China iron ore slips on rising inventories; steel supported by cuts

* China iron ore port stocks highest since at least 2004

* Most port stocks is low- to medium-grade ore - traders

* China aims to cut steel capacity by 50 mln T this year

MANILA, March 6 (Reuters) - Iron ore futures in China fell more than 1 percent on Monday as inventories at Chinese ports surged to the highest in at least 13 years, although Beijing’s campaign to slash overcapacity in its steel sector is expected to support steel prices.

Stockpiles of imported iron ore at major Chinese ports reached 130.05 million tonnes as of Friday, Steelhome reported, the most since 2004 when the consultancy began tracking the data.

The stockpiles have been rising continuously this year, though traders say bulk of them are low to medium-grade material and the availability of high-grade iron ore remains limited.

Most Chinese mills are opting for higher grade iron ore to boost productivity in order to push out more steel as prices remain high.

“We heard some clients are trying to look for PB or Newman fines from ports but it seems the availability of these high- grade cargoes is rather limited,” said a Shanghai-based iron ore trader, referring to types of high-quality Australian iron ore.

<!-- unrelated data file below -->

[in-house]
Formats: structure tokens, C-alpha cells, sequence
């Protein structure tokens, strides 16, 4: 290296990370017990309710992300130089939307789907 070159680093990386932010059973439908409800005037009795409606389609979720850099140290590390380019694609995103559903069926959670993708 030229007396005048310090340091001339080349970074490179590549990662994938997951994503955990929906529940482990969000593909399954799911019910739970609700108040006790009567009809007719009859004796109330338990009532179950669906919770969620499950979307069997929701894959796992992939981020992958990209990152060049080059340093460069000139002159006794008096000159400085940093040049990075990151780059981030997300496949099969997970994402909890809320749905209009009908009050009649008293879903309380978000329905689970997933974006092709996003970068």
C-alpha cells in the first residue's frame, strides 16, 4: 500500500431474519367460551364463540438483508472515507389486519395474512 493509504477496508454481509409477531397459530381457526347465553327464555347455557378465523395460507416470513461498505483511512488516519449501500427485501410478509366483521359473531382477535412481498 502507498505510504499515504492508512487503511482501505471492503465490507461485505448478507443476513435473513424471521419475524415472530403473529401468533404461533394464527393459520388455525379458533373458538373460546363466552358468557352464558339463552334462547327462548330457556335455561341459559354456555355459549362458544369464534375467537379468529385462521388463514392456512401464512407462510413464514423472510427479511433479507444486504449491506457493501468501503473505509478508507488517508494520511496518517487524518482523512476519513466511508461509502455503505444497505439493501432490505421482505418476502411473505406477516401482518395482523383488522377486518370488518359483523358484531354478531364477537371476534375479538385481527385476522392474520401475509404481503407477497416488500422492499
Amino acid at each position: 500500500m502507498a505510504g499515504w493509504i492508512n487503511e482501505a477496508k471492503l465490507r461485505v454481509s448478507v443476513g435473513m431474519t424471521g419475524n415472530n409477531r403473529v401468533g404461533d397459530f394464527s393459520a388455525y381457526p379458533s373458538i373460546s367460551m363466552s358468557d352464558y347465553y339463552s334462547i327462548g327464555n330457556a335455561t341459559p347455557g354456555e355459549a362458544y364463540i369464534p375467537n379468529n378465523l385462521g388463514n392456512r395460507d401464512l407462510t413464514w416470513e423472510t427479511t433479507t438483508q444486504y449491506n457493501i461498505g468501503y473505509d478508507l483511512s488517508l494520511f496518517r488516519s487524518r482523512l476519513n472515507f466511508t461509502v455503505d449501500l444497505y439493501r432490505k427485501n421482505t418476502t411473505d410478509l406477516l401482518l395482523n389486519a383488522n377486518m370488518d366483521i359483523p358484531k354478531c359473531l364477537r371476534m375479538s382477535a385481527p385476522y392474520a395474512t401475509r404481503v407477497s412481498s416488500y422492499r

The most-traded iron ore future on the Dalian Commodity Exchange was down 1.3 percent at 669.50 yuan ($97) a tonne by midday.

Weaker futures could pull down spot iron ore prices on Monday after they dropped 1.1 percent to $91.32 a tonne .IO62-CNO=MB on Friday, based on the latest available data from Metal Bulletin.

ANZ analysts say there are “concerns over rising inventories.”

“However, with Chinese authorities setting a target of 50 million tonnes of steel capacity closures in 2017, Chinese domestic steel and iron ore prices are likely to be well supported this week,” the analysts said in a note.

China’s top economic planner said on Sunday it will reduce steel production capacity by 50 million tonnes and coal output by more than 150 million tonnes this year as authorities strengthen efforts to tackle pollution and curb excess supply.

On Monday, China said it will continue to reduce surplus steel capacity next year.

The most-active rebar on the Shanghai Futures Exchange was down 0.8 percent at 3,471 yuan a tonne, but above Friday’s one-week low of 3,440 yuan.

$1 = 6.8943 Chinese yuan Reporting by Manolo Serapio Jr.; Editing by Christian Schmollinger